bowl of mac and cheese

Celebrating Black Innovators in Food and Beverage

From Creole cuisine to refrigerated trucking, the food industry wouldn’t be where it is today without the creativity, ingenuity, and hard work of countless black innovators throughout history. In celebration of Black History Month, here’s a look at some inspiring black innovators who have impacted how food is grown, processed, distributed, and prepared in our country.

James Hemings - Master Chef, Culinary Innovator, Teacher, Maitre D'hôtel

James Hemings, a slave and Thomas Jefferson’s personal chef, was the first American to be classically trained as a French chef. When Jefferson left for France in 1784 as our country’s newly appointed commerce minister, he brought with him nineteen-year-old Hemmings to train under master chefs in Paris and Chantilly. Upon returning to the U.S., Hemings incorporated such dishes as macaroni and cheese, ice cream, meringue, and crème brulee into his Virginian cooking, creating his signature French-American fusion cuisine and influencing generations of plantation cooks and black caterers. 

Hemings was the first American chef to cook at an American diplomatic embassy and on June 20, 1790, he cooked the most famous dinner in American history to reconcile Alexander Hamilton and Thomas Jefferson.  He also introduced to America what became the antecedent of modern stoves, the “Potage” stew stove. 

Abby Fisher – Food Entrepreneur and Cookbook Author

Another early food innovator was Abby Fisher, founder of Mrs. Abby Fisher Pickle Company in San Francisco in the 1880s. After migrating from Mobile, Alabama with her husband and eleven children, she used her skills in pickle and preserves manufacturing to win countless ribbons at the Sacramento State Fair before starting her own business. At the urging of fans, she made the cookbook "What Mrs. Fisher Knows About Old Southern Cooking," which she dictated since she could neither read nor write. Museums use this cookbook today to recreate foods from early America.

two bowls of peanuts

George Washington Carver – Agricultural Scientist

The man credited with establishing our country’s peanut industry was George Washington Carver, an agricultural scientist who was born into slavery just before the institution was abolished. The first black student to earn a Bachelor of Science degree, after earning his Master of Agriculture degree from Iowa State in 1896, he went on to establish and run an agricultural school at the Tuskegee Institute in Alabama. Carver advocated for crop rotation and using peanuts to revitalize Southern soils, which had been stripped of nutrients from cotton farming. He’s also known for his food innovation, having developed hundreds of products made from peanuts, ranging from peanut milk to cosmetics to plastics.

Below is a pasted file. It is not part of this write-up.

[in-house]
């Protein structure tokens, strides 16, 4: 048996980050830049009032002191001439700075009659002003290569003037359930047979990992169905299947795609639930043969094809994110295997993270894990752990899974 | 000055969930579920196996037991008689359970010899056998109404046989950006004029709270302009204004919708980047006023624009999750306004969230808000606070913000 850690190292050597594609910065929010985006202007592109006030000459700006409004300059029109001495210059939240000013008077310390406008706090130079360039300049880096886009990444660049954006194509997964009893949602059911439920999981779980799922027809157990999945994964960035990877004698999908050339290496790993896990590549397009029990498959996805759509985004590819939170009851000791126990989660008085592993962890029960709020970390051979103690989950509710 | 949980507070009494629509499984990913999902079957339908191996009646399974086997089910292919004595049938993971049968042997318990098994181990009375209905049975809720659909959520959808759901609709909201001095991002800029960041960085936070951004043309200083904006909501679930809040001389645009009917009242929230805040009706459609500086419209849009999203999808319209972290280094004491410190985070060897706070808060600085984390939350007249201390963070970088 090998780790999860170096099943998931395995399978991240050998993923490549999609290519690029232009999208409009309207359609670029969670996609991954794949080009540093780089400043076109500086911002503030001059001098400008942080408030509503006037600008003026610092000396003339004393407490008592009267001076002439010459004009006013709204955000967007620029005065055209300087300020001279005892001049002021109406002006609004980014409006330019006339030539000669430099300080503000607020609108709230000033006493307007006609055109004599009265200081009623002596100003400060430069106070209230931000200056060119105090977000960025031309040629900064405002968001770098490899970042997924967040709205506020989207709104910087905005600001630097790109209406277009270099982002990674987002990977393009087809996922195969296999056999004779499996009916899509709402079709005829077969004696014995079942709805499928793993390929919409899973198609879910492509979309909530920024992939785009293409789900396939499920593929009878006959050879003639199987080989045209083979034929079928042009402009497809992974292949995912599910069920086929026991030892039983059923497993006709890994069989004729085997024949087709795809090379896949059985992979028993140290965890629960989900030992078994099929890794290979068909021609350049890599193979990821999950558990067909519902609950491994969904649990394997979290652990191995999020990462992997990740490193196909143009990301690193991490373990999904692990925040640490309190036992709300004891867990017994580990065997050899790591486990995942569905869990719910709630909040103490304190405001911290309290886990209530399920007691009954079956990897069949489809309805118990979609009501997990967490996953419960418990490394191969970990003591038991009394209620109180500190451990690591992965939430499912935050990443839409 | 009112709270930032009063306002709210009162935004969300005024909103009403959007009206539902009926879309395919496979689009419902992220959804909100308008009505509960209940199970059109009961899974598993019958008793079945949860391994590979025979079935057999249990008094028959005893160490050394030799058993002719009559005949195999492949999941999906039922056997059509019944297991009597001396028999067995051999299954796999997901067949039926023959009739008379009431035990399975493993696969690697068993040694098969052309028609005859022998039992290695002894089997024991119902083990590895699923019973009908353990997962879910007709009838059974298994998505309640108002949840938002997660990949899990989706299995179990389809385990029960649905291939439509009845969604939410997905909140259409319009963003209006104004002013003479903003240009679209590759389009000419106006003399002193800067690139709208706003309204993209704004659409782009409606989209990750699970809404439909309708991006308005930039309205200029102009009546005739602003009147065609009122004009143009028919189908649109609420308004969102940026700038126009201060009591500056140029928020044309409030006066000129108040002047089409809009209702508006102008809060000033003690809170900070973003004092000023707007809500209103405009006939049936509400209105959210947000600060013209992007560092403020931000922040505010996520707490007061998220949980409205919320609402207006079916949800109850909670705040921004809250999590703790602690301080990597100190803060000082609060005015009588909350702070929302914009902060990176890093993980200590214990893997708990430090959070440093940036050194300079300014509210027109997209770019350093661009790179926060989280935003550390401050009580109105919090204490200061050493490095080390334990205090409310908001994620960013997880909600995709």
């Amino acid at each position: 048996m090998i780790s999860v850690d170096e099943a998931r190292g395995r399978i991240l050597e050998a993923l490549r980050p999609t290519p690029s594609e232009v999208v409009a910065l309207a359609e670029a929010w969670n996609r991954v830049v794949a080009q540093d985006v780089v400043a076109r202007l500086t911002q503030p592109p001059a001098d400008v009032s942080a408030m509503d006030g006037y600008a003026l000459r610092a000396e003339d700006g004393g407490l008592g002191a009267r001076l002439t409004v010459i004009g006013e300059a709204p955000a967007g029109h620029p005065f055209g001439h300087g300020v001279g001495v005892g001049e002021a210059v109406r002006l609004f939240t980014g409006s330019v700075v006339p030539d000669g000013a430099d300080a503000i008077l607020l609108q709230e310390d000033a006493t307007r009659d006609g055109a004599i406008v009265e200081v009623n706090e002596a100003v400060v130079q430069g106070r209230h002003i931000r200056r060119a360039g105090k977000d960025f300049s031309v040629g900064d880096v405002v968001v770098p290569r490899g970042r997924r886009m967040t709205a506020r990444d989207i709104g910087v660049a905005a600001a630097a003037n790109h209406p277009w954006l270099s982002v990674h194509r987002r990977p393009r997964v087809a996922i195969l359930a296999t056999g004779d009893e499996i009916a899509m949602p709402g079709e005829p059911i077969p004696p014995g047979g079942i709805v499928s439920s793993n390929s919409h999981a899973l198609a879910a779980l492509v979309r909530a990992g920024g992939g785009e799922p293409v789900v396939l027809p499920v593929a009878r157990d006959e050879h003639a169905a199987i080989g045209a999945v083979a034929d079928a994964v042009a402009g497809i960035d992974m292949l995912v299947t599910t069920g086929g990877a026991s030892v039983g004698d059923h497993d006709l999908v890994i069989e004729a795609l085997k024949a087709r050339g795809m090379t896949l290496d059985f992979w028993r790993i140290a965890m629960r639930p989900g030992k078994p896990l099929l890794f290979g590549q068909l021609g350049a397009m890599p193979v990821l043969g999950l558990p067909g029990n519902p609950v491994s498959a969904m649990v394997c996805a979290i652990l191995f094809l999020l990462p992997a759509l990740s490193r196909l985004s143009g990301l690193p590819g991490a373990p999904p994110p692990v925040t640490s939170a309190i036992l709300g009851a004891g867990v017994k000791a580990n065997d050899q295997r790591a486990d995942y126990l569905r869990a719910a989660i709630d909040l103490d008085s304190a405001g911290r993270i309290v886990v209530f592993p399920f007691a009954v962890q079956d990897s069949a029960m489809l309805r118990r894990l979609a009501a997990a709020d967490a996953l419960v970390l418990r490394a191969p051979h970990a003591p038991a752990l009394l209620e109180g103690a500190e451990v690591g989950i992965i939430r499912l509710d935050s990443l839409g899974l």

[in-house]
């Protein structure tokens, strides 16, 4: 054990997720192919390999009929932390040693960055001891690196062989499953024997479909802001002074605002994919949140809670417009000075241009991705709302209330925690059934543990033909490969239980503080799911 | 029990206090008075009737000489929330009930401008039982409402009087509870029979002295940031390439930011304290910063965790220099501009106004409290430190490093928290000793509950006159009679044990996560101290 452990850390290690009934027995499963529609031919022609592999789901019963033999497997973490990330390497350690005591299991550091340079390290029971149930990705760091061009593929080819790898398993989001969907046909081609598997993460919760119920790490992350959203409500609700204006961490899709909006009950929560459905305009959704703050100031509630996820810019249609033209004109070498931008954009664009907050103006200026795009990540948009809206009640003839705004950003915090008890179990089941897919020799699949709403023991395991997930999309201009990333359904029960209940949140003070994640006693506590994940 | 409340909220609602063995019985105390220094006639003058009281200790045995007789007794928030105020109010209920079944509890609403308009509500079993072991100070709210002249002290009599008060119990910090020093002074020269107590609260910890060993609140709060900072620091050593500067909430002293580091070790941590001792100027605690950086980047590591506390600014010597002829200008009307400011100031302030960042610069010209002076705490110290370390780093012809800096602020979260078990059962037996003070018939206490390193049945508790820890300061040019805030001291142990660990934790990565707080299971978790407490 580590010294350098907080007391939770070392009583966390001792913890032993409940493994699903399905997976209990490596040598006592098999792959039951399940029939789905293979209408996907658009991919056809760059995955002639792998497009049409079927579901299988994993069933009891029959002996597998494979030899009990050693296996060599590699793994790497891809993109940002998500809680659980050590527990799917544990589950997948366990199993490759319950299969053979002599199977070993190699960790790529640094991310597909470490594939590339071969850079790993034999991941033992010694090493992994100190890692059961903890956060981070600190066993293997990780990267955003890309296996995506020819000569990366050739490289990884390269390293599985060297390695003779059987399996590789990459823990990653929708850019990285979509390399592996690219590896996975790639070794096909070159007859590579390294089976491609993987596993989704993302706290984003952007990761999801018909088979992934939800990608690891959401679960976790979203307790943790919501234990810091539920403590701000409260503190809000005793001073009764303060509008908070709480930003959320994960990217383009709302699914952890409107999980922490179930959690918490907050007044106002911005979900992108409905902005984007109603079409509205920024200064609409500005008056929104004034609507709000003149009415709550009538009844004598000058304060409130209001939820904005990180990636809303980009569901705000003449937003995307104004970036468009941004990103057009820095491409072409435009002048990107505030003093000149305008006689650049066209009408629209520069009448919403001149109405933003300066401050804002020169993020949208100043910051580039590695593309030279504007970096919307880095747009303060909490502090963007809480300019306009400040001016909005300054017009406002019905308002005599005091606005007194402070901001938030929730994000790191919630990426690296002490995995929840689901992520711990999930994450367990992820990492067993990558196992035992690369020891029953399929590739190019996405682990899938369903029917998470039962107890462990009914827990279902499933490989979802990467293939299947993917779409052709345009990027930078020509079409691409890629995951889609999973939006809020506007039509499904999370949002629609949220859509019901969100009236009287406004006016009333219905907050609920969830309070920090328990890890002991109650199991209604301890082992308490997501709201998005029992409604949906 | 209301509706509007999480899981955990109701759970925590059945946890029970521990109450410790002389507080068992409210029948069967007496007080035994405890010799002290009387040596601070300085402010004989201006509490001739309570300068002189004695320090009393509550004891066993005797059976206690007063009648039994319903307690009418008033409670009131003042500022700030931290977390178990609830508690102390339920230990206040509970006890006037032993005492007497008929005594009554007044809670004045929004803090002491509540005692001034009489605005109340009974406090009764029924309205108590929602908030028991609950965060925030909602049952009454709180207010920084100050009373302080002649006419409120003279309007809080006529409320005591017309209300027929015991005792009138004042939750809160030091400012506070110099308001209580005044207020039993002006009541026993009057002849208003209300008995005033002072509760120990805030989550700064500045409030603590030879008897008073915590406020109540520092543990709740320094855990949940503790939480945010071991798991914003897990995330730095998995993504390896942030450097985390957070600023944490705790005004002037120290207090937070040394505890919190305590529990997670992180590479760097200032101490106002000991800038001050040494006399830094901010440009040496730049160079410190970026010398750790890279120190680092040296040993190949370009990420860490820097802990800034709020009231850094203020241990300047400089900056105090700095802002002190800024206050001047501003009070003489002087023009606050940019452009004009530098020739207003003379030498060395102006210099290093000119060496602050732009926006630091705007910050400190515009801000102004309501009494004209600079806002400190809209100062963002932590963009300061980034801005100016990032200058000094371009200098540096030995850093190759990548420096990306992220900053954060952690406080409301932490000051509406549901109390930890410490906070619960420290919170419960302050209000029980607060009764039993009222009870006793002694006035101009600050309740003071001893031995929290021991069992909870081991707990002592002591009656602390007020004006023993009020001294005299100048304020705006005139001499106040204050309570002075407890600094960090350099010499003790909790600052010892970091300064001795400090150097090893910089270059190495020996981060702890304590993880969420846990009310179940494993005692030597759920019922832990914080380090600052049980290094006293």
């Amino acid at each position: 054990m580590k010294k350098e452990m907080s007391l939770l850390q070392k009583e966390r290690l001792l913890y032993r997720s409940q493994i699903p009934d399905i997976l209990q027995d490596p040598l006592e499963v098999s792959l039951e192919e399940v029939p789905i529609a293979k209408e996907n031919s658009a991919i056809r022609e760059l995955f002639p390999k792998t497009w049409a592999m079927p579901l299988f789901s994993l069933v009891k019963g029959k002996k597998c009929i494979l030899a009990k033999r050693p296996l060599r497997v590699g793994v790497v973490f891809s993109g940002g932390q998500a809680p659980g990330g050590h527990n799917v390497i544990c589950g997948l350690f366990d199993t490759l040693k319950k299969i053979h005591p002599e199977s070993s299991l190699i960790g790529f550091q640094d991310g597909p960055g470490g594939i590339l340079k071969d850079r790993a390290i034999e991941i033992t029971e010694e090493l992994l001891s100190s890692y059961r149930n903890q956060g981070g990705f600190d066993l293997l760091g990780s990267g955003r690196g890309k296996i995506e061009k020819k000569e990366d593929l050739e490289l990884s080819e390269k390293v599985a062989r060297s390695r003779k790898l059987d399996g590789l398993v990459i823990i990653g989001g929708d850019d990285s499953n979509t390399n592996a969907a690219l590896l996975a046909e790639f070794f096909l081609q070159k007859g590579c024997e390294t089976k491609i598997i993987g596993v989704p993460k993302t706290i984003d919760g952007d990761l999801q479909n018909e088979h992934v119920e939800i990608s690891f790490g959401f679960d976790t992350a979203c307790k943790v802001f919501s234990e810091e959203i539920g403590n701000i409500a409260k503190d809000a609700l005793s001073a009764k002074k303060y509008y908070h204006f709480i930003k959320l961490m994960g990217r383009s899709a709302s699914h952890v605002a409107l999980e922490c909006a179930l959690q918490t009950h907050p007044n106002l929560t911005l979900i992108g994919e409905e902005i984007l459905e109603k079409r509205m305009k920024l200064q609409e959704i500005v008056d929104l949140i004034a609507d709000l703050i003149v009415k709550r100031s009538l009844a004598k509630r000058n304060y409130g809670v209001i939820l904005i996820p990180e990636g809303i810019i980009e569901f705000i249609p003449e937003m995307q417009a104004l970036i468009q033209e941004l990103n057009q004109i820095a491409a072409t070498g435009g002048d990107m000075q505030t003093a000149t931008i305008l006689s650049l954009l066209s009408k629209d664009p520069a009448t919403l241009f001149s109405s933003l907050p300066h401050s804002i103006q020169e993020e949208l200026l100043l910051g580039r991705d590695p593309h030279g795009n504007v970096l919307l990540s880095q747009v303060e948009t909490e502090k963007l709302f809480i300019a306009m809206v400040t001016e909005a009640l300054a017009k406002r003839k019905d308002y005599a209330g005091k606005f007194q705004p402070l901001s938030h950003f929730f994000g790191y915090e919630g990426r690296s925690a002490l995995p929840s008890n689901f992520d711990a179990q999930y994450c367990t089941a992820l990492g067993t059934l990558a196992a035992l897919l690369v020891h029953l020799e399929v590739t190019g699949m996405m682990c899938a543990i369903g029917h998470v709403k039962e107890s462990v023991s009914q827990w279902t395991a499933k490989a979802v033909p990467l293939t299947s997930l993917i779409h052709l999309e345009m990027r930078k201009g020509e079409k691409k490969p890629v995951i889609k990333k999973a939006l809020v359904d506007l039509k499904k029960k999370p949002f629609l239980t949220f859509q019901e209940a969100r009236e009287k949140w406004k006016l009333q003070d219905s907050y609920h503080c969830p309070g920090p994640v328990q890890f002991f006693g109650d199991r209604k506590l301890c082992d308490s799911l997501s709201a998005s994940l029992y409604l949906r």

Joseph Lee – Businessman and Inventor

Food innovation was also a way of life for Joseph Lee, who rose from working in a bakery as a boy to owning two Boston restaurants plus a catering company and a hotel. To reduce food waste in his kitchens, he invented a breadcrumb maker (patented in 1895) to utilize day-old bread. Lee’s breadcrumb maker was used globally after he sold the rights to his machine. Lee also helped industrialize bread making with an invention that automatically mixed and kneaded dough.

Leah Chase – Cook and Restaurant Owner

Leah Chase, known as the Queen of Creole Cuisine, developed the menu for the famed New Orleans restaurant Dooky Chase owned by her and her husband. Cooking everything from gumbo to jambalaya to trout amandine, Chase kept Creole cuisine front and center in New Orleans for her seven decades there. Dooky Chase is historically significant as a hub for the Civil Rights Movement in the 1950s and 60s, where local activists would strategize over Chase’s Creole meals. Recipient of numerous honorary degrees, Chase also won a James Beard Lifetime Achievement Award for her culinary achievements.

pot of gumbo and bread

Frederick McKinley Jones – Inventor and Co-Founder

You can’t talk about the food innovation greats without mentioning Frederick McKinley Jones, co-founder of Thermo King and inventor of the first portable air-cooling unit for trucks (patented in 1940). The advent of refrigerated trucking allowed perishable foods to be transported over long distances and made the frozen food industry possible. Jones’ invention was also used to preserve blood and medicine in hospitals and battlefields during World War II. A prolific inventor and skilled mechanic and electrician, Jones also developed equipment for use in motion pictures and medical imaging.

Food Innovation at Its Finest

Thanks to the significant contributions of black innovators throughout our country’s history, we have an unparalleled food supply known for its diversity, safety, and abundance. Supporting today’s black innovators in the food industry—from chefs and food scientists to engineers and entrepreneurs—can help ensure that all great ideas, wherever they come from, will be heard.

Contact Glanbia Nutritionals for the ingredients and support you need to create innovative food and beverage products today.

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